The 3 Measures of Success in Business
In nearly 40 years of helping ranchers improve their land, their businesses and their lives, I’ve found that there are three things we need to measure to determine the success of a ranch business, or any business for that matter. They are: Profit, Effort, and Fun. Let’s take a quick look at each of these.
Is it profitable?
If it isn’t profitable, it’s not sustainable. That doesn’t mean you need to be as profitable as a benchmark ranch business (>9% ROA). The first step in identifying a profit target is to determine what your profit is for. Do you want to bring the next generation into the business? Do you want to retire one day without being dependent on the next generation? Do you want to build reserves or expand the operation? Congratulations if you are making enough profit to do the things you want to do. If you aren’t, your business is not sustainable.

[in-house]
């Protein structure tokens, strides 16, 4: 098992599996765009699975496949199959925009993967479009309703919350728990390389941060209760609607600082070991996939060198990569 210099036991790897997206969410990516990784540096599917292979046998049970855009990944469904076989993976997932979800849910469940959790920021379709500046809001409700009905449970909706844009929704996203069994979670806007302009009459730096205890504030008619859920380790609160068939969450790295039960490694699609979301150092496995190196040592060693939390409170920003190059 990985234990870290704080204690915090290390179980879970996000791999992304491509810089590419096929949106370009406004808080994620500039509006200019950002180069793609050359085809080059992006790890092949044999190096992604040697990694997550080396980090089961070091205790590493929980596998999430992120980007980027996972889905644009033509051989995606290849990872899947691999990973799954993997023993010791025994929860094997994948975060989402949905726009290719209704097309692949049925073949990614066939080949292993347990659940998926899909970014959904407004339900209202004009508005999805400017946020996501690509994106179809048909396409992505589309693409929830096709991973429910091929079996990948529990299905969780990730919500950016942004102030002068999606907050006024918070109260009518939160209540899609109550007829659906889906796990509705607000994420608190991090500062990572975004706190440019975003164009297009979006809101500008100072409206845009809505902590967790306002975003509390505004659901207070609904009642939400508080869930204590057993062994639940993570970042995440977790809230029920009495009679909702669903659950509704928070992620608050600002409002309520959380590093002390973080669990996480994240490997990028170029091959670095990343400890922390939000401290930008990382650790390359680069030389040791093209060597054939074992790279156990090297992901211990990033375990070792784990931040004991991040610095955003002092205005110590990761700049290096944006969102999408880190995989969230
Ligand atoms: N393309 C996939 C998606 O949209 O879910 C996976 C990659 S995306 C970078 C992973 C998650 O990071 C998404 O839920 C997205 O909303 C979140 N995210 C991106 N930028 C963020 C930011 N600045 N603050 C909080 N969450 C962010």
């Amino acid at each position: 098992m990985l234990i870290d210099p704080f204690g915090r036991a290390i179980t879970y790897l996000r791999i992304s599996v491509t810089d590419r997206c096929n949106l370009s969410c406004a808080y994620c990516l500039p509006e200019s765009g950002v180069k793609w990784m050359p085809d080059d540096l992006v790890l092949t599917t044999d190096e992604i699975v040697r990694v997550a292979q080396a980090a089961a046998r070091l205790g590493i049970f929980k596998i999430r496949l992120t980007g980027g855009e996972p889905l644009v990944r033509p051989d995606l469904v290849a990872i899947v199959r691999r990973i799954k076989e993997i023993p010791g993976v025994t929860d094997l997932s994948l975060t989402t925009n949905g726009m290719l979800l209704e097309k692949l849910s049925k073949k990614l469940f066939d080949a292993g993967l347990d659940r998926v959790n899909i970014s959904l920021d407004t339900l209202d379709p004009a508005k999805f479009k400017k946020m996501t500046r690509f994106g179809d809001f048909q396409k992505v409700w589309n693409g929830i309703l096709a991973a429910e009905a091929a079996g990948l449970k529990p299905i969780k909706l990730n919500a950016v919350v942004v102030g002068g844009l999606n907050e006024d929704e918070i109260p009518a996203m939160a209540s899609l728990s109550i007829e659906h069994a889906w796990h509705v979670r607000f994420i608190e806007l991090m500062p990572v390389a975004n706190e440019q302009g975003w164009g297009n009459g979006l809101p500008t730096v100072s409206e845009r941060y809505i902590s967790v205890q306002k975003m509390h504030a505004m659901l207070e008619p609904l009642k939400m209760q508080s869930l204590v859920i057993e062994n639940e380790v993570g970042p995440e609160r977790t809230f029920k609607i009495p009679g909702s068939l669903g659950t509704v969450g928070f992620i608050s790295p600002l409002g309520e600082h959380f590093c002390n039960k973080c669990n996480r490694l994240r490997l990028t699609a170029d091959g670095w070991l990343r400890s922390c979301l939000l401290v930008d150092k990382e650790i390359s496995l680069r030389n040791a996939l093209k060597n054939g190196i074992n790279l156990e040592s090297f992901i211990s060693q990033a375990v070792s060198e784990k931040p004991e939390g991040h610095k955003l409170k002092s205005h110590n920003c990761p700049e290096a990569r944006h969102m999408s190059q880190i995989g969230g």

How hard do you work?
I often hear people brag about how hard they work and the long hours they put in. They wear their work ethic like a badge of honor. When I hear the claims about working 6 or 7 days a week, 10 to 12 hours a day, or more, I just shake my head and think, “Wow. If it takes that kind of effort, this is a really weak and vulnerable business.”
Sometimes it takes a burst of unsustainable effort to build a business … a year or two of going flat out to restructure enterprises, to build infrastructure or to create the systems for running your business, but you cannot run a sustainable business on unsustainable effort.
Are you having fun?
This is one of the first questions I’ll ask someone who calls me with questions or concerns. If you aren’t having fun, I don’t care what else is happening on the ranch, it isn’t sustainable.
Most definitions of success include some mention of ecosystem health. But ecosystem health goes without saying. If the ecosystem is sick, the ranch isn’t going to be fun, it’s going to be a whole lot more work to make up for what nature could provide, and it’s not going to be profitable.
I’m not the only one who’s come to this realization. Joel Salatin wrote,” If our farms aren’t fun, if they are too much work, and if they aren’t profitable, our kids aren’t going to want them. Romancing the next generation is the ultimate test of sustainability.” Joel got that exactly right.